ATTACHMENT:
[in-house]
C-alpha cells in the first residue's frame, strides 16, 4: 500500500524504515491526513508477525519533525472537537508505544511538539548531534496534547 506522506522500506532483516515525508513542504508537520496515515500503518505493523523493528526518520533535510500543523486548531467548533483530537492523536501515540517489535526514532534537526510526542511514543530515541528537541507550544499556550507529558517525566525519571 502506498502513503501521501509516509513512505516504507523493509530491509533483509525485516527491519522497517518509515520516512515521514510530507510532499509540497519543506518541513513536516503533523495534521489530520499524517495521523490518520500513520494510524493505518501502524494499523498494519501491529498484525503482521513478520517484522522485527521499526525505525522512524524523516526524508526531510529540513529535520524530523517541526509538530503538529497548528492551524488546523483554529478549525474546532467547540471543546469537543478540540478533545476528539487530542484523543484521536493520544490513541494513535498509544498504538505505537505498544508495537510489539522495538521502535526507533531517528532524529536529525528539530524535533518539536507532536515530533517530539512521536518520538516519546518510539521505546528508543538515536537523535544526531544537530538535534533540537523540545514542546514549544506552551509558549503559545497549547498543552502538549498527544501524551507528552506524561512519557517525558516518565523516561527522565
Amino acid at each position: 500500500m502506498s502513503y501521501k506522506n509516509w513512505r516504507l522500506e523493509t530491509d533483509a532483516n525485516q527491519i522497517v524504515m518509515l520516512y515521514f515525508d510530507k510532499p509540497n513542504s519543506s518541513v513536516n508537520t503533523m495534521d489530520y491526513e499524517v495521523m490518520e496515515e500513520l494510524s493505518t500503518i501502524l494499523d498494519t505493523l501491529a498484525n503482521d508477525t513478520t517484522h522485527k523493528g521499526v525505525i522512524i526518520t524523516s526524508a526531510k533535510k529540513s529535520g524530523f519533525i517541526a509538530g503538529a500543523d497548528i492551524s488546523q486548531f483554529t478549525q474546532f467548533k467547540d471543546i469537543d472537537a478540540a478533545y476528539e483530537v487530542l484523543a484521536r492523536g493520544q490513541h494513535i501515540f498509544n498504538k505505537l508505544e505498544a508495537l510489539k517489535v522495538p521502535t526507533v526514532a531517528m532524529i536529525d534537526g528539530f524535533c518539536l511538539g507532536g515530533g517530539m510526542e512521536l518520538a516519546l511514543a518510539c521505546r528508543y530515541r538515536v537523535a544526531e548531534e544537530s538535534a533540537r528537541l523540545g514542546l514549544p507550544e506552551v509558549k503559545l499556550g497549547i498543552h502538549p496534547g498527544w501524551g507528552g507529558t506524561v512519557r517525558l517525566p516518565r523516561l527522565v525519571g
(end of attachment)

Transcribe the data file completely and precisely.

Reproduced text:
[in-house]
C-alpha cells in the first residue's frame, strides 16, 4: 500500500524504515491526513508477525519533525472537537508505544511538539548531534496534547 506522506522500506532483516515525508513542504508537520496515515500503518505493523523493528526518520533535510500543523486548531467548533483530537492523536501515540517489535526514532534537526510526542511514543530515541528537541507550544499556550507529558517525566525519571 502506498502513503501521501509516509513512505516504507523493509530491509533483509525485516527491519522497517518509515520516512515521514510530507510532499509540497519543506518541513513536516503533523495534521489530520499524517495521523490518520500513520494510524493505518501502524494499523498494519501491529498484525503482521513478520517484522522485527521499526525505525522512524524523516526524508526531510529540513529535520524530523517541526509538530503538529497548528492551524488546523483554529478549525474546532467547540471543546469537543478540540478533545476528539487530542484523543484521536493520544490513541494513535498509544498504538505505537505498544508495537510489539522495538521502535526507533531517528532524529536529525528539530524535533518539536507532536515530533517530539512521536518520538516519546518510539521505546528508543538515536537523535544526531544537530538535534533540537523540545514542546514549544506552551509558549503559545497549547498543552502538549498527544501524551507528552506524561512519557517525558516518565523516561527522565
Amino acid at each position: 500500500m502506498s502513503y501521501k506522506n509516509w513512505r516504507l522500506e523493509t530491509d533483509a532483516n525485516q527491519i522497517v524504515m518509515l520516512y515521514f515525508d510530507k510532499p509540497n513542504s519543506s518541513v513536516n508537520t503533523m495534521d489530520y491526513e499524517v495521523m490518520e496515515e500513520l494510524s493505518t500503518i501502524l494499523d498494519t505493523l501491529a498484525n503482521d508477525t513478520t517484522h522485527k523493528g521499526v525505525i522512524i526518520t524523516s526524508a526531510k533535510k529540513s529535520g524530523f519533525i517541526a509538530g503538529a500543523d497548528i492551524s488546523q486548531f483554529t478549525q474546532f467548533k467547540d471543546i469537543d472537537a478540540a478533545y476528539e483530537v487530542l484523543a484521536r492523536g493520544q490513541h494513535i501515540f498509544n498504538k505505537l508505544e505498544a508495537l510489539k517489535v522495538p521502535t526507533v526514532a531517528m532524529i536529525d534537526g528539530f524535533c518539536l511538539g507532536g515530533g517530539m510526542e512521536l518520538a516519546l511514543a518510539c521505546r528508543y530515541r538515536v537523535a544526531e548531534e544537530s538535534a533540537r528537541l523540545g514542546l514549544p507550544e506552551v509558549k503559545l499556550g497549547i498543552h502538549p496534547g498527544w501524551g507528552g507529558t506524561v512519557r517525558l517525566p516518565r523516561l527522565v525519571g